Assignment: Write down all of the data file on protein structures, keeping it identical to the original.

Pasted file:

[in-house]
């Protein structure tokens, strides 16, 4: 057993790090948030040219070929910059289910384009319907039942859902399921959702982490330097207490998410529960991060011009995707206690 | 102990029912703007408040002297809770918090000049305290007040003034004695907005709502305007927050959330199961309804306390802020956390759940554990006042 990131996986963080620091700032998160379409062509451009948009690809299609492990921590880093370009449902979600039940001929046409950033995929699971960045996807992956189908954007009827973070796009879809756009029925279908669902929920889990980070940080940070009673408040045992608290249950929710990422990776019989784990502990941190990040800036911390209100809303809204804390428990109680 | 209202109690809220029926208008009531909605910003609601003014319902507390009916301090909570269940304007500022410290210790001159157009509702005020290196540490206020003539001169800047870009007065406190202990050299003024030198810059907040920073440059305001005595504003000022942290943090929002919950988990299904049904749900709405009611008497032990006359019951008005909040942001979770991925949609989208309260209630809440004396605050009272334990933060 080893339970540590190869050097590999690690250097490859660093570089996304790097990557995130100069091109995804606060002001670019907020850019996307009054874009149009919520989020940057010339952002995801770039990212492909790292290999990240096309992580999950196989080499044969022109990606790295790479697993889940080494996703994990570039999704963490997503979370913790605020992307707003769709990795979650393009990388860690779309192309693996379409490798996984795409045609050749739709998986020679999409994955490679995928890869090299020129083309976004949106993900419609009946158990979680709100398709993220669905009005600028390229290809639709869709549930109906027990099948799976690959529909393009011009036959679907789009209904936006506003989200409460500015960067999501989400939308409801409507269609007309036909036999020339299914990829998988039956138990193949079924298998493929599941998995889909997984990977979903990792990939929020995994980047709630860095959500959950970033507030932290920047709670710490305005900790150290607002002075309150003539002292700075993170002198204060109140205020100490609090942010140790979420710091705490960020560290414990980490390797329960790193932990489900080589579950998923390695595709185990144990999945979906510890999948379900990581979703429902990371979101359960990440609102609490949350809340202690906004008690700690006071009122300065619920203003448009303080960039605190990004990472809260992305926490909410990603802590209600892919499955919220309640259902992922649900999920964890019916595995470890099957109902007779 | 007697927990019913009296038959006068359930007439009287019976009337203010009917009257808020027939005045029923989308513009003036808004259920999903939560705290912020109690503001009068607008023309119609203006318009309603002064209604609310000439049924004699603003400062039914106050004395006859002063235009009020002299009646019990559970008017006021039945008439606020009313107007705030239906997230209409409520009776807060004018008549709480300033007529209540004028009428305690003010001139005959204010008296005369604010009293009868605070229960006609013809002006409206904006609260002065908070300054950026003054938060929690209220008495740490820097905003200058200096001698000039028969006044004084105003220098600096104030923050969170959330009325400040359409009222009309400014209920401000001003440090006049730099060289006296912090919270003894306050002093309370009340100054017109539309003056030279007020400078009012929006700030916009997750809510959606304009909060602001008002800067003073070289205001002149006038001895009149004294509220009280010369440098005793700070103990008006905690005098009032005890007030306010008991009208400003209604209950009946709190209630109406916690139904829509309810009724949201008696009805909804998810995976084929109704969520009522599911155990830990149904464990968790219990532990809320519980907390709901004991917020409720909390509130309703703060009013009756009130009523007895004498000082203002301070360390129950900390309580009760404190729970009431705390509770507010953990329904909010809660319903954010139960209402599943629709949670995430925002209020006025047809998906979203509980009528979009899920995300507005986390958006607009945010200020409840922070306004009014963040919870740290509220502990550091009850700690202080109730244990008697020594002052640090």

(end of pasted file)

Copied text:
[in-house]
């Protein structure tokens, strides 16, 4: 057993790090948030040219070929910059289910384009319907039942859902399921959702982490330097207490998410529960991060011009995707206690 | 102990029912703007408040002297809770918090000049305290007040003034004695907005709502305007927050959330199961309804306390802020956390759940554990006042 990131996986963080620091700032998160379409062509451009948009690809299609492990921590880093370009449902979600039940001929046409950033995929699971960045996807992956189908954007009827973070796009879809756009029925279908669902929920889990980070940080940070009673408040045992608290249950929710990422990776019989784990502990941190990040800036911390209100809303809204804390428990109680 | 209202109690809220029926208008009531909605910003609601003014319902507390009916301090909570269940304007500022410290210790001159157009509702005020290196540490206020003539001169800047870009007065406190202990050299003024030198810059907040920073440059305001005595504003000022942290943090929002919950988990299904049904749900709405009611008497032990006359019951008005909040942001979770991925949609989208309260209630809440004396605050009272334990933060 080893339970540590190869050097590999690690250097490859660093570089996304790097990557995130100069091109995804606060002001670019907020850019996307009054874009149009919520989020940057010339952002995801770039990212492909790292290999990240096309992580999950196989080499044969022109990606790295790479697993889940080494996703994990570039999704963490997503979370913790605020992307707003769709990795979650393009990388860690779309192309693996379409490798996984795409045609050749739709998986020679999409994955490679995928890869090299020129083309976004949106993900419609009946158990979680709100398709993220669905009005600028390229290809639709869709549930109906027990099948799976690959529909393009011009036959679907789009209904936006506003989200409460500015960067999501989400939308409801409507269609007309036909036999020339299914990829998988039956138990193949079924298998493929599941998995889909997984990977979903990792990939929020995994980047709630860095959500959950970033507030932290920047709670710490305005900790150290607002002075309150003539002292700075993170002198204060109140205020100490609090942010140790979420710091705490960020560290414990980490390797329960790193932990489900080589579950998923390695595709185990144990999945979906510890999948379900990581979703429902990371979101359960990440609102609490949350809340202690906004008690700690006071009122300065619920203003448009303080960039605190990004990472809260992305926490909410990603802590209600892919499955919220309640259902992922649900999920964890019916595995470890099957109902007779 | 007697927990019913009296038959006068359930007439009287019976009337203010009917009257808020027939005045029923989308513009003036808004259920999903939560705290912020109690503001009068607008023309119609203006318009309603002064209604609310000439049924004699603003400062039914106050004395006859002063235009009020002299009646019990559970008017006021039945008439606020009313107007705030239906997230209409409520009776807060004018008549709480300033007529209540004028009428305690003010001139005959204010008296005369604010009293009868605070229960006609013809002006409206904006609260002065908070300054950026003054938060929690209220008495740490820097905003200058200096001698000039028969006044004084105003220098600096104030923050969170959330009325400040359409009222009309400014209920401000001003440090006049730099060289006296912090919270003894306050002093309370009340100054017109539309003056030279007020400078009012929006700030916009997750809510959606304009909060602001008002800067003073070289205001002149006038001895009149004294509220009280010369440098005793700070103990008006905690005098009032005890007030306010008991009208400003209604209950009946709190209630109406916690139904829509309810009724949201008696009805909804998810995976084929109704969520009522599911155990830990149904464990968790219990532990809320519980907390709901004991917020409720909390509130309703703060009013009756009130009523007895004498000082203002301070360390129950900390309580009760404190729970009431705390509770507010953990329904909010809660319903954010139960209402599943629709949670995430925002209020006025047809998906979203509980009528979009899920995300507005986390958006607009945010200020409840922070306004009014963040919870740290509220502990550091009850700690202080109730244990008697020594002052640090």